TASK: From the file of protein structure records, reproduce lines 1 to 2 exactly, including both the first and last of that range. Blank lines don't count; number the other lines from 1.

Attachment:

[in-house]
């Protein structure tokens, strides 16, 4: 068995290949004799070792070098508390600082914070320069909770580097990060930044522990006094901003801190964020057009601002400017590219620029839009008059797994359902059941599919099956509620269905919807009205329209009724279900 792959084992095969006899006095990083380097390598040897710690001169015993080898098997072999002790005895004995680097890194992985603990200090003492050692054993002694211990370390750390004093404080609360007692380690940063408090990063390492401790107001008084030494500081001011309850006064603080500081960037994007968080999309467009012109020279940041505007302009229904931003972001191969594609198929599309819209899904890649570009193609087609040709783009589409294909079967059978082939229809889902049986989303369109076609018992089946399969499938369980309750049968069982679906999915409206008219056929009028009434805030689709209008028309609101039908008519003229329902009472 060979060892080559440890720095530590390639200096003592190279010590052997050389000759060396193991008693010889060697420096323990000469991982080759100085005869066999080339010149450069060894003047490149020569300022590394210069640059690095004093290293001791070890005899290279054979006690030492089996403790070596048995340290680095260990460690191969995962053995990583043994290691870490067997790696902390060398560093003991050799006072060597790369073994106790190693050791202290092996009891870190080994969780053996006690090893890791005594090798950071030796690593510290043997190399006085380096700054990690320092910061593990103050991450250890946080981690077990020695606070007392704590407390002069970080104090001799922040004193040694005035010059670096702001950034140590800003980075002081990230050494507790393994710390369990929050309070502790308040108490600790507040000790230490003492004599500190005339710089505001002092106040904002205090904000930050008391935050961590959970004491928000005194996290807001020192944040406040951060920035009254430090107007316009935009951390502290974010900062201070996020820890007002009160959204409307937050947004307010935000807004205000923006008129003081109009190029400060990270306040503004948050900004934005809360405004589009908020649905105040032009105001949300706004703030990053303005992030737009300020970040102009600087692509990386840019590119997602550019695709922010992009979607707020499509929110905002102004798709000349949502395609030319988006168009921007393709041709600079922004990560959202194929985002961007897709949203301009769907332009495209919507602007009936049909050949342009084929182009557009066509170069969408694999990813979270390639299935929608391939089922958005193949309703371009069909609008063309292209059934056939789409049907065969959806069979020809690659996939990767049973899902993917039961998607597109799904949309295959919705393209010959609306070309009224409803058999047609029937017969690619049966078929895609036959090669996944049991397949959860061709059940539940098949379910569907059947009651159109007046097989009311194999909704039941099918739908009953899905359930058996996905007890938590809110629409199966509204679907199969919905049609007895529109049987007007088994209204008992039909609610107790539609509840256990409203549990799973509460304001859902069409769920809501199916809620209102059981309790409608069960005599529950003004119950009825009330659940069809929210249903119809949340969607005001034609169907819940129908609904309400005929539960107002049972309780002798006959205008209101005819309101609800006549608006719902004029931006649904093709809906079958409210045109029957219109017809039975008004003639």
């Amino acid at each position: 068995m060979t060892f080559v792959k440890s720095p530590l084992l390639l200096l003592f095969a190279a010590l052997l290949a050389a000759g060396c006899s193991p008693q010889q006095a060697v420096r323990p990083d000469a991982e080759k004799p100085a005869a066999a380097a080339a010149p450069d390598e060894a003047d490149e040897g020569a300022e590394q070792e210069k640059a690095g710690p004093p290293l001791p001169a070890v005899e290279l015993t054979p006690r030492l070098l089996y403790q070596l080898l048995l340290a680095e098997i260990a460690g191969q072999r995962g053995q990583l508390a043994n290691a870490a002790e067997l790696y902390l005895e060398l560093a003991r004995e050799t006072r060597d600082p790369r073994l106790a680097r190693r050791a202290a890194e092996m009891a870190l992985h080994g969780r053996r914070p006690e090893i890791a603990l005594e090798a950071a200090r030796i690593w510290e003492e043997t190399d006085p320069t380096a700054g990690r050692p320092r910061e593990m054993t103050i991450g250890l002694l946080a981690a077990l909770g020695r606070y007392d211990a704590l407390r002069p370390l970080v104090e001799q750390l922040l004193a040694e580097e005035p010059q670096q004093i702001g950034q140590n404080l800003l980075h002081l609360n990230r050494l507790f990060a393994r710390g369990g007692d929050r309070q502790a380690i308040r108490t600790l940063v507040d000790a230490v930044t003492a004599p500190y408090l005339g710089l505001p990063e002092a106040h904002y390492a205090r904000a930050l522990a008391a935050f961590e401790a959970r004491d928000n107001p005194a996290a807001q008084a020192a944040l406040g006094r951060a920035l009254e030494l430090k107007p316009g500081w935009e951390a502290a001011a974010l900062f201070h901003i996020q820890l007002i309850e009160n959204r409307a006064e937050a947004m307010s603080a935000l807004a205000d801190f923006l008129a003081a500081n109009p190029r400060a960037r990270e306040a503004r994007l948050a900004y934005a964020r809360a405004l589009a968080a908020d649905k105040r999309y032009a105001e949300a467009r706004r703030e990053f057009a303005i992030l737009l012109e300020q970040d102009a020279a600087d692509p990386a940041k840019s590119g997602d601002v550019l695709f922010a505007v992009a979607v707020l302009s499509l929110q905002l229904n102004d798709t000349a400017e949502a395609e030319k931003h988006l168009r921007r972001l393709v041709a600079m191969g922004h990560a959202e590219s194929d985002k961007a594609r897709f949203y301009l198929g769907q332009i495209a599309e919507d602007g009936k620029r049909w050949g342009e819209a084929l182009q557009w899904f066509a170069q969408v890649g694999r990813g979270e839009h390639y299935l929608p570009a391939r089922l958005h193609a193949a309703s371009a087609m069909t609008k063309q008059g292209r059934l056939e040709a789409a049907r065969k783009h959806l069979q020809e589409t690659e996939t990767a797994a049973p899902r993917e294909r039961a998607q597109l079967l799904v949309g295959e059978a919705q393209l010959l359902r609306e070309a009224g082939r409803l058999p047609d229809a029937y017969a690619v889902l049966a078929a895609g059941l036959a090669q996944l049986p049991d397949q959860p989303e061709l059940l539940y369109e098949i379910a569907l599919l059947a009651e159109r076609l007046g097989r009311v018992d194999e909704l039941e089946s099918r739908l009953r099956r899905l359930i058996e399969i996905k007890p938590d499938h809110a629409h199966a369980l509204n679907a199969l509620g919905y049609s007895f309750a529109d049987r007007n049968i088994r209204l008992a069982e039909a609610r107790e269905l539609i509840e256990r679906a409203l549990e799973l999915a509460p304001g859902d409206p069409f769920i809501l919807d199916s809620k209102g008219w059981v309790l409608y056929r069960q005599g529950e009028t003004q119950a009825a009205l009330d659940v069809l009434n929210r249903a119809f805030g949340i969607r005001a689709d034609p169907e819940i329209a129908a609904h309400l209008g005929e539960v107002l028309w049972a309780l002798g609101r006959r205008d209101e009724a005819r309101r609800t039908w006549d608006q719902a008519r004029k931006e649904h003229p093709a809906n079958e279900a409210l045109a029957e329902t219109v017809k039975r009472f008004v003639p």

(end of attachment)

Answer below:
[in-house]
């Protein structure tokens, strides 16, 4: 068995290949004799070792070098508390600082914070320069909770580097990060930044522990006094901003801190964020057009601002400017590219620029839009008059797994359902059941599919099956509620269905919807009205329209009724279900 792959084992095969006899006095990083380097390598040897710690001169015993080898098997072999002790005895004995680097890194992985603990200090003492050692054993002694211990370390750390004093404080609360007692380690940063408090990063390492401790107001008084030494500081001011309850006064603080500081960037994007968080999309467009012109020279940041505007302009229904931003972001191969594609198929599309819209899904890649570009193609087609040709783009589409294909079967059978082939229809889902049986989303369109076609018992089946399969499938369980309750049968069982679906999915409206008219056929009028009434805030689709209008028309609101039908008519003229329902009472 060979060892080559440890720095530590390639200096003592190279010590052997050389000759060396193991008693010889060697420096323990000469991982080759100085005869066999080339010149450069060894003047490149020569300022590394210069640059690095004093290293001791070890005899290279054979006690030492089996403790070596048995340290680095260990460690191969995962053995990583043994290691870490067997790696902390060398560093003991050799006072060597790369073994106790190693050791202290092996009891870190080994969780053996006690090893890791005594090798950071030796690593510290043997190399006085380096700054990690320092910061593990103050991450250890946080981690077990020695606070007392704590407390002069970080104090001799922040004193040694005035010059670096702001950034140590800003980075002081990230050494507790393994710390369990929050309070502790308040108490600790507040000790230490003492004599500190005339710089505001002092106040904002205090904000930050008391935050961590959970004491928000005194996290807001020192944040406040951060920035009254430090107007316009935009951390502290974010900062201070996020820890007002009160959204409307937050947004307010935000807004205000923006008129003081109009190029400060990270306040503004948050900004934005809360405004589009908020649905105040032009105001949300706004703030990053303005992030737009300020970040102009600087692509990386840019590119997602550019695709922010992009979607707020499509929110905002102004798709000349949502395609030319988006168009921007393709041709600079922004990560959202194929985002961007897709949203301009769907332009495209919507602007009936049909050949342009084929182009557009066509170069969408694999990813979270390639299935929608391939089922958005193949309703371009069909609008063309292209059934056939789409049907065969959806069979020809690659996939990767049973899902993917039961998607597109799904949309295959919705393209010959609306070309009224409803058999047609029937017969690619049966078929895609036959090669996944049991397949959860061709059940539940098949379910569907059947009651159109007046097989009311194999909704039941099918739908009953899905359930058996996905007890938590809110629409199966509204679907199969919905049609007895529109049987007007088994209204008992039909609610107790539609509840256990409203549990799973509460304001859902069409769920809501199916809620209102059981309790409608069960005599529950003004119950009825009330659940069809929210249903119809949340969607005001034609169907819940129908609904309400005929539960107002049972309780002798006959205008209101005819309101609800006549608006719902004029931006649904093709809906079958409210045109029957219109017809039975008004003639």